An ex-Lehman Brothers Holdings Inc. brokerage executive took his fight for $19.6 million in bonuses to a higher court after a bankruptcy judge said Barclays Plc didn't agree to be bound by his Lehman contract when it bought the brokerage.
Maximilian Coreth, hired as a managing director of the Lehman Brothers Inc. brokerage's fixed income division in April 2008, was granted a base salary of $200,000 and a bonus of $9.8 million for each of 2008 and 2009, according to court documents. If dismissed without cause, he was entitled to two years' bonuses totaling $19.6 million.
A U.S. court confirmed that London-based Barclays wouldn't be subjected to so-called successor liability when it bought the defunct firm's North American business in 2008, U.S. Bankruptcy Judge James Peck wrote in February as he dismissed Coreth's suit. Lehman filed the biggest bankruptcy in U.S. history in September 2008.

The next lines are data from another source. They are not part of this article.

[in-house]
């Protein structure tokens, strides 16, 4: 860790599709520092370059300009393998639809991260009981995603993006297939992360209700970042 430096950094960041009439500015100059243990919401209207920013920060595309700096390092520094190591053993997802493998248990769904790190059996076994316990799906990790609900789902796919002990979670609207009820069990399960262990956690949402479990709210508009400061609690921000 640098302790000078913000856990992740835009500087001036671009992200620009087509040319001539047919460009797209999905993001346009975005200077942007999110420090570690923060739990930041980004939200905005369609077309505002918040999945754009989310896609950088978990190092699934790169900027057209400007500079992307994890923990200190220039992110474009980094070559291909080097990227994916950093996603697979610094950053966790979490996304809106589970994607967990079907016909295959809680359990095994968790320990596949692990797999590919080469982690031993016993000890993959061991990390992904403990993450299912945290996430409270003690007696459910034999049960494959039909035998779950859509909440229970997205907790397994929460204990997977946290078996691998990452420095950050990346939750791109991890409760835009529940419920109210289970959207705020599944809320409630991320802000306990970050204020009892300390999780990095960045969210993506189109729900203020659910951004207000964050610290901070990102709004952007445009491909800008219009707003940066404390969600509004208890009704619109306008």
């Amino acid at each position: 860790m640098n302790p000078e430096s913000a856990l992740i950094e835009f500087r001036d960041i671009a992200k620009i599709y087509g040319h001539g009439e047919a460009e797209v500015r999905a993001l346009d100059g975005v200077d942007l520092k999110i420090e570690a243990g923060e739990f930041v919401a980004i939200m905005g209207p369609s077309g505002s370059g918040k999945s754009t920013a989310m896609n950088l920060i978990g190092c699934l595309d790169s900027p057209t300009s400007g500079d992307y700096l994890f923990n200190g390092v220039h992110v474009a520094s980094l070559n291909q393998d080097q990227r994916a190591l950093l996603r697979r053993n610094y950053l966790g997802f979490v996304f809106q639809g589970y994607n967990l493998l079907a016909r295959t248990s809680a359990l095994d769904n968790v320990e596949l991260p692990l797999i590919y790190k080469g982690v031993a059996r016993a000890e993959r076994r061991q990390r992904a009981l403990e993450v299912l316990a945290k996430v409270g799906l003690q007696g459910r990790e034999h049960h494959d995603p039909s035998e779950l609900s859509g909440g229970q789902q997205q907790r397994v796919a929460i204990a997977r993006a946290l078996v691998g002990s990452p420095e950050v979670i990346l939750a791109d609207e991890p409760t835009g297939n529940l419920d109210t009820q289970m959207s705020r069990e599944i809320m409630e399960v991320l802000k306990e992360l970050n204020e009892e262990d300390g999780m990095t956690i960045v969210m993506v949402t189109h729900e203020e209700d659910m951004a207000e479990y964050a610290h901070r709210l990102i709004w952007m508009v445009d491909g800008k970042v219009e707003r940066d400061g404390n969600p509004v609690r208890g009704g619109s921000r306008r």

Offering jobs to Coreth and another ex-Lehman employee, “Barclays states that as a Barclays employee, you will continue to receive your current base salary or applicable commission based remuneration,” the judge wrote. “Barclays did not make any commitment in either of the e-mails offering employment to make any bonus payment or assume any obligation arising under any LBI employment contract.”
Michael O'Looney, a Barclays spokesman, declined to comment on the appeal, made in U.S. District Court in New York.